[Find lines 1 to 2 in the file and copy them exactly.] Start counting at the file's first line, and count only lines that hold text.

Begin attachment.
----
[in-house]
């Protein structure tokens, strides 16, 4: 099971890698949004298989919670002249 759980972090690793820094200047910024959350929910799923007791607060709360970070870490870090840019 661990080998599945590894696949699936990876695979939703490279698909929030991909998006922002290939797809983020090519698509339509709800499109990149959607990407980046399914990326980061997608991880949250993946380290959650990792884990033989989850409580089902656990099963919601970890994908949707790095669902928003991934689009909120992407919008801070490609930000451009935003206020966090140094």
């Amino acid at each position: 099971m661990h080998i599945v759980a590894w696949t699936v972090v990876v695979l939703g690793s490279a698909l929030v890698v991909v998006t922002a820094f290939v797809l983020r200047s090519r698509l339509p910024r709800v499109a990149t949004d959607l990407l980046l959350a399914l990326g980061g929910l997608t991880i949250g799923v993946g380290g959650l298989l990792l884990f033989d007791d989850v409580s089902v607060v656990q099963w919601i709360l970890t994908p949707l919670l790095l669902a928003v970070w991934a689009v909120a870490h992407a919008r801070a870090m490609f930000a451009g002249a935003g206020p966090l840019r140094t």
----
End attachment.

[in-house]
């Protein structure tokens, strides 16, 4: 099971890698949004298989919670002249 759980972090690793820094200047910024959350929910799923007791607060709360970070870490870090840019 661990080998599945590894696949699936990876695979939703490279698909929030991909998006922002290939797809983020090519698509339509709800499109990149959607990407980046399914990326980061997608991880949250993946380290959650990792884990033989989850409580089902656990099963919601970890994908949707790095669902928003991934689009909120992407919008801070490609930000451009935003206020966090140094």